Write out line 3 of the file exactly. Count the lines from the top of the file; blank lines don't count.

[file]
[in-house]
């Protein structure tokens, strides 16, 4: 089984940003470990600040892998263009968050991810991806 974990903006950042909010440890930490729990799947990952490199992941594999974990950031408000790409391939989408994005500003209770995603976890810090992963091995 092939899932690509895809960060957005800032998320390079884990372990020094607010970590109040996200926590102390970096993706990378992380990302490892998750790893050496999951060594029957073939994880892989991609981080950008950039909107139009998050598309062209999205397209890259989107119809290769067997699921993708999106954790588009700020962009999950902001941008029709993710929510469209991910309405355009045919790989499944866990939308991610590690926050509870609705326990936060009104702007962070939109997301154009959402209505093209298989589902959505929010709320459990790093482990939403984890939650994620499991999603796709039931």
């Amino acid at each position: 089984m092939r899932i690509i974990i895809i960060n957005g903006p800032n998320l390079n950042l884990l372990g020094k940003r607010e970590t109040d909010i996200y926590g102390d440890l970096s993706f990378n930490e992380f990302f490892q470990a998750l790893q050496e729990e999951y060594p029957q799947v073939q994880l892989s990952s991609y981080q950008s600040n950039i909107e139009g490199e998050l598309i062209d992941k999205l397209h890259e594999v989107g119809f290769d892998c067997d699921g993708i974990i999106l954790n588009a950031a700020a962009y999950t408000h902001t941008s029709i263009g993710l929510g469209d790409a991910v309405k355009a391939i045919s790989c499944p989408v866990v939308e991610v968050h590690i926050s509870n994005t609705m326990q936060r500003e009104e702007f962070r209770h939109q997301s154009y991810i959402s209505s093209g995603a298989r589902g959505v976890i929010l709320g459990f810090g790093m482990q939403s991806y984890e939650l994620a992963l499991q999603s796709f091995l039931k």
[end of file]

């Amino acid at each position: 089984m092939r899932i690509i974990i895809i960060n957005g903006p800032n998320l390079n950042l884990l372990g020094k940003r607010e970590t109040d909010i996200y926590g102390d440890l970096s993706f990378n930490e992380f990302f490892q470990a998750l790893q050496e729990e999951y060594p029957q799947v073939q994880l892989s990952s991609y981080q950008s600040n950039i909107e139009g490199e998050l598309i062209d992941k999205l397209h890259e594999v989107g119809f290769d892998c067997d699921g993708i974990i999106l954790n588009a950031a700020a962009y999950t408000h902001t941008s029709i263009g993710l929510g469209d790409a991910v309405k355009a391939i045919s790989c499944p989408v866990v939308e991610v968050h590690i926050s509870n994005t609705m326990q936060r500003e009104e702007f962070r209770h939109q997301s154009y991810i959402s209505s093209g995603a298989r589902g959505v976890i929010l709320g459990f810090g790093m482990q939403s991806y984890e939650l994620a992963l499991q999603s796709f091995l039931k």